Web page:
Biden Signs Series of Executive Orders

Seeks to mitigate the Senate stalemate

As top priorities of President Biden’s agenda on issues like voting rights, police reform, and gun control lay stalled in the Senate, where 60 votes are needed to proceed with bills, the President signed a series of executive orders and directives in an attempt to fulfill his campaign promises even if Congress will not be of assistance.

In March, President Biden signed an executive order which “promoted access to voting,” aimin to spread knowledge and access to voter registration and other information regarding elections. Since then, the President appointed Vice President Kamala Harris to head his efforts on voting rights. Recently, she led efforts to improve access and voting information to individuals with disabilities and Native American communities. While some advocates of what expressed frustration that the party’s marquee bills stalled for months in the Senate, the administration tried to highlight these ballot-access and information initiatives, with the Vice President holding listening sessions with members of affected communities, including several with leaders from the African American community often targeted by a slew of suppressive voting laws in states like Texas and Georgia.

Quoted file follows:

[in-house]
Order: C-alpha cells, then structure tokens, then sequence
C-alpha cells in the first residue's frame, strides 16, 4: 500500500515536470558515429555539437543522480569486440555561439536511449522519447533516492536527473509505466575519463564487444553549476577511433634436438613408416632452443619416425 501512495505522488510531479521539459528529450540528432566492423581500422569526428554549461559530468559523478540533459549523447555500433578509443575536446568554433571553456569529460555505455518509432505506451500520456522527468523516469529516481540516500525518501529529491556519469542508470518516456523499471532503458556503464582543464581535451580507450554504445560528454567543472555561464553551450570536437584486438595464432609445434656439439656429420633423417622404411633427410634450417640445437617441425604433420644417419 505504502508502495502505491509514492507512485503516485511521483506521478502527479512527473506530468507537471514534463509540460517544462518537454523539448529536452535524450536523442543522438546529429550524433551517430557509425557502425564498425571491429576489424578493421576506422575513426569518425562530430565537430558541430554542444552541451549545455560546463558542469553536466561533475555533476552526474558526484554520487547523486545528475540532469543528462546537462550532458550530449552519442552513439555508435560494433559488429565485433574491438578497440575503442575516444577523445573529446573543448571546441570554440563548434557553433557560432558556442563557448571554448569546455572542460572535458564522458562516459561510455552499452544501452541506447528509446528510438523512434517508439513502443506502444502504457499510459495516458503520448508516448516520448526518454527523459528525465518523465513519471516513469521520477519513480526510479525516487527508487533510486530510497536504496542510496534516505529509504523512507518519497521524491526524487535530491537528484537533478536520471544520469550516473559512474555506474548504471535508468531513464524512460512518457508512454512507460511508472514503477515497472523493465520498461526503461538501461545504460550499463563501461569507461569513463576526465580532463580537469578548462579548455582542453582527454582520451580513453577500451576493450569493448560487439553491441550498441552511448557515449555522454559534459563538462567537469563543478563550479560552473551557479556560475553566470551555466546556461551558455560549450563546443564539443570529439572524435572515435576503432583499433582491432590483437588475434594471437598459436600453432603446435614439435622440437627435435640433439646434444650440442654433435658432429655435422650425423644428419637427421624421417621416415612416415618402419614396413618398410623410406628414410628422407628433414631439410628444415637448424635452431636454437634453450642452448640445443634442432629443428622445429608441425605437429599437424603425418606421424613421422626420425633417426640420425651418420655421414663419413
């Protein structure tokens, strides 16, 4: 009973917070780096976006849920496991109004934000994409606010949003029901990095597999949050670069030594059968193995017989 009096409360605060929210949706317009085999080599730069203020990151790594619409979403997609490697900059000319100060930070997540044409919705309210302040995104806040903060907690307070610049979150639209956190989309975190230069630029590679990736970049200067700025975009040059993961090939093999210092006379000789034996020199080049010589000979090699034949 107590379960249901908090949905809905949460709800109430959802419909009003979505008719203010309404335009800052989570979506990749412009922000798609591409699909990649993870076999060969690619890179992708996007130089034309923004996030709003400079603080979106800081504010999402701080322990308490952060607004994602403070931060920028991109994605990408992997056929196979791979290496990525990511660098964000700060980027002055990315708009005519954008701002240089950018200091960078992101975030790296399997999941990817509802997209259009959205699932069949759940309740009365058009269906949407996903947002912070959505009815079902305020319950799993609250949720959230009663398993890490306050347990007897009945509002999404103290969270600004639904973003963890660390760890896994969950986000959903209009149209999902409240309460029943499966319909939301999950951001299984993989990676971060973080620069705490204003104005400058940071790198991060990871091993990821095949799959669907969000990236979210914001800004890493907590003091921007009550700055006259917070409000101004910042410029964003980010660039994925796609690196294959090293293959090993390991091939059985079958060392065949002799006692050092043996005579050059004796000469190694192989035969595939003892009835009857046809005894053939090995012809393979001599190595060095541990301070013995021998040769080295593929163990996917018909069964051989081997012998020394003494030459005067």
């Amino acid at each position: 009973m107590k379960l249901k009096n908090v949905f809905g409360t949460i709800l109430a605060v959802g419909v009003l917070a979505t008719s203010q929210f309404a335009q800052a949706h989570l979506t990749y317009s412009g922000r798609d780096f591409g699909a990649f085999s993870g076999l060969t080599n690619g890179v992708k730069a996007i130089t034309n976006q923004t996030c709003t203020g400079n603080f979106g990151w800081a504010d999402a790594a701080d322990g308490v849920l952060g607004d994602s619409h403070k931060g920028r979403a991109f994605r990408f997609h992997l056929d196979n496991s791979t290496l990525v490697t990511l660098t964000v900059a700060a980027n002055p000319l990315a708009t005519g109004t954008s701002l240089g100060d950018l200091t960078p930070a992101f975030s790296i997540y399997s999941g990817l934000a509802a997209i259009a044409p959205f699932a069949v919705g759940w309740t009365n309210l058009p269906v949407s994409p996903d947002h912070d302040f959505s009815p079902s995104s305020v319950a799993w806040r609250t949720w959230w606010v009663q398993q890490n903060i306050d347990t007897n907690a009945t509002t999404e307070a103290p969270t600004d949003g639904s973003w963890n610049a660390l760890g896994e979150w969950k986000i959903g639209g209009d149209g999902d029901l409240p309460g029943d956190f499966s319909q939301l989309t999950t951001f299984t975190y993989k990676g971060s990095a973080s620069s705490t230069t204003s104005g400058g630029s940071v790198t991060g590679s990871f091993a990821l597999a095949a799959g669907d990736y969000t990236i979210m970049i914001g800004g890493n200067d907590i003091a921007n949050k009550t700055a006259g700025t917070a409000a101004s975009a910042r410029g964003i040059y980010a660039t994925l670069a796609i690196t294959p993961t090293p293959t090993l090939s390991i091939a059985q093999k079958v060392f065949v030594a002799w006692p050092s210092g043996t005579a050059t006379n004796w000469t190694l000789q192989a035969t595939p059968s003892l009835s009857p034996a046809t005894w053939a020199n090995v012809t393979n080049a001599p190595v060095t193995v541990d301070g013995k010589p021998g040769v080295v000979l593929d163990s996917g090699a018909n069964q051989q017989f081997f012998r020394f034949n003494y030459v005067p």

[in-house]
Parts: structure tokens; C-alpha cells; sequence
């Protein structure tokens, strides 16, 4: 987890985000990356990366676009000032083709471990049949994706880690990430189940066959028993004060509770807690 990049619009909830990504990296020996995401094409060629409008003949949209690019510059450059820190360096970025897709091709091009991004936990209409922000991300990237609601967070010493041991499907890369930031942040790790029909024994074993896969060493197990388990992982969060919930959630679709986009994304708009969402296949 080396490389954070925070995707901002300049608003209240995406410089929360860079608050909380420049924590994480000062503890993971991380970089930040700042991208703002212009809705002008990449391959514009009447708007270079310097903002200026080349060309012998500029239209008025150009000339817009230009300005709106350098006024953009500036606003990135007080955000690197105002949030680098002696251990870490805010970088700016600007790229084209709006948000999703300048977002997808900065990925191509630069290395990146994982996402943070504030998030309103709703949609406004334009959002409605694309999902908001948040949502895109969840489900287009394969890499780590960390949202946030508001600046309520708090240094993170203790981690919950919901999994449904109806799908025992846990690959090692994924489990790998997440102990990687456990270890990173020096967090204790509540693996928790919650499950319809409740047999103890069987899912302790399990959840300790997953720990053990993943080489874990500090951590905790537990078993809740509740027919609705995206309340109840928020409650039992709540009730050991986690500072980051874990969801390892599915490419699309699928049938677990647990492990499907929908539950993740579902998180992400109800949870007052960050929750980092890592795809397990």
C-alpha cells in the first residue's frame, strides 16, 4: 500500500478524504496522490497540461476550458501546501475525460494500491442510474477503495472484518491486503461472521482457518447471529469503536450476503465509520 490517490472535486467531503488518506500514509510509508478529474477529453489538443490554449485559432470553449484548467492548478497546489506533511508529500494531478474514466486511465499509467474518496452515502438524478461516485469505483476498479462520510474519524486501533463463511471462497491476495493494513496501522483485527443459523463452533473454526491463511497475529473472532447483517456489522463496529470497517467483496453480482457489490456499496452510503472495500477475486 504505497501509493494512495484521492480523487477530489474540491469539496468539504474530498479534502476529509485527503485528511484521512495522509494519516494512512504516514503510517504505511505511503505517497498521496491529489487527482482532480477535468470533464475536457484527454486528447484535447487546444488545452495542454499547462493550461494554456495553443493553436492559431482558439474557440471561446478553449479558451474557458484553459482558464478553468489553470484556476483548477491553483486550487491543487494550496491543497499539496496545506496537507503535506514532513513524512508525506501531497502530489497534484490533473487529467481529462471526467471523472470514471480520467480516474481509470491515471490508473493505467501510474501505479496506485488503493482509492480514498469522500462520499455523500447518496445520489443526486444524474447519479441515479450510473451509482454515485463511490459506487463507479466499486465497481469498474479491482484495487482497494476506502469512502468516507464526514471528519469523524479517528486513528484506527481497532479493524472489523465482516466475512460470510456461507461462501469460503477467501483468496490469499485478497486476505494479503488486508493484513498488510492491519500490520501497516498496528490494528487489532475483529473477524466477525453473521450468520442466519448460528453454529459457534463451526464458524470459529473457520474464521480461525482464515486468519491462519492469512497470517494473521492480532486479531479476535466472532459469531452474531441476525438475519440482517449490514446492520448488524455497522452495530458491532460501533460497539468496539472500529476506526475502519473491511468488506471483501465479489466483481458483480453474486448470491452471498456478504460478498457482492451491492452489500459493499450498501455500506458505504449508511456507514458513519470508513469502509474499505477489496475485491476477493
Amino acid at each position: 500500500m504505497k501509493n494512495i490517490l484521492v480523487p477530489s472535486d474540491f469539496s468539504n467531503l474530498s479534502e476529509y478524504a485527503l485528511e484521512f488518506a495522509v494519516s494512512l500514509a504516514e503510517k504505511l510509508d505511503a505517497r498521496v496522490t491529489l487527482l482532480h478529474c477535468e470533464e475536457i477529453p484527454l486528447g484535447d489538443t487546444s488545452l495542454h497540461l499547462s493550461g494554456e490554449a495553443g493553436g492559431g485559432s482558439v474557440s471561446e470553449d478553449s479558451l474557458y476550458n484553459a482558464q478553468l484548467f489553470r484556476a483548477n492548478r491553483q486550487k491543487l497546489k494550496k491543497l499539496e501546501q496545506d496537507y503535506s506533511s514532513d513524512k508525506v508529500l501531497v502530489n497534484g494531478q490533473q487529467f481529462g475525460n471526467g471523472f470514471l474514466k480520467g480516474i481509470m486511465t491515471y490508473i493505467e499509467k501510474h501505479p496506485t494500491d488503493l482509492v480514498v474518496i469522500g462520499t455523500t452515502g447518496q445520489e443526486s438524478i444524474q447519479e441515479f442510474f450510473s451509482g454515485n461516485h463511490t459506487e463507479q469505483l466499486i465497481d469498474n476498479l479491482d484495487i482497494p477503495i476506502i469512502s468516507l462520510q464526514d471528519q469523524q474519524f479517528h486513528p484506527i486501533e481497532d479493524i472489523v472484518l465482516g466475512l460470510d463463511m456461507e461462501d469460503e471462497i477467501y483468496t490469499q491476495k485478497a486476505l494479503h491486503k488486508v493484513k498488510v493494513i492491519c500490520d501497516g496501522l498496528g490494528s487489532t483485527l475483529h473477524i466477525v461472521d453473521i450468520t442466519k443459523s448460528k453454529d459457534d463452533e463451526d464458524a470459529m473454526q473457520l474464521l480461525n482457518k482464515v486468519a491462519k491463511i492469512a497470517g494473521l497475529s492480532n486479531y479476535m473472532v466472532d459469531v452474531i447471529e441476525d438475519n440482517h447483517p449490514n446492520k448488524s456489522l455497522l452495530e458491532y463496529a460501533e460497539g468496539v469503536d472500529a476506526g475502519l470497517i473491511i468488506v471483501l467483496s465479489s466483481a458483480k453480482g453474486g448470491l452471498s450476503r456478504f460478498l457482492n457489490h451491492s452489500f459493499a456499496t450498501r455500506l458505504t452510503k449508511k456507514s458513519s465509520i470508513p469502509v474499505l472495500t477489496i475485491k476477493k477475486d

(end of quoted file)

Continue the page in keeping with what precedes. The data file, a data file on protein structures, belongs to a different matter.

As for police reform, while the much-anticipated George Floyd Justice in Policing Act officially died in the Senate earlier this year, the President took a series of actions stemming from campaign pledges from the summer of 2020. This included a halt on federal capital punishments, a reduction of federal private prisons, strong limitations on the uses of no-knock warrants and chokeholds, and a series of investigations from the Justice Department into police departments across the country on the account of alleged misconduct. The administration also announced that they would fund community violence intervention programs, with the aim of reducing crime in cities across the country.

When it comes to gun control, which also found itself stuck in the mud of the Senate, the President issued a series of executive orders, with the aim of reducing gun violence after a slew of horrendous shootings in places like schools and stores. The main intent of the order is to reduce the manufacturing and selling of so-called “ghost-guns,” homemade weapons which remain outside of the supervised system. The Build Back Better act, which faces better prospects than many other mentioned proposals, contains funding for programs designed to reduce the number of shootings in highly-vulnerable communities.

These bills act as progress in areas of the President’s agenda where the Senate will not act. These items, when paired with the Build Back Better act, which the President is still confident he can pass in the coming weeks, will likely represent much of the President’s domestic policy accomplishments going into the midterm elections, along with COVID-19 relief, and the Bipartisan Infrastructure plan passed last month.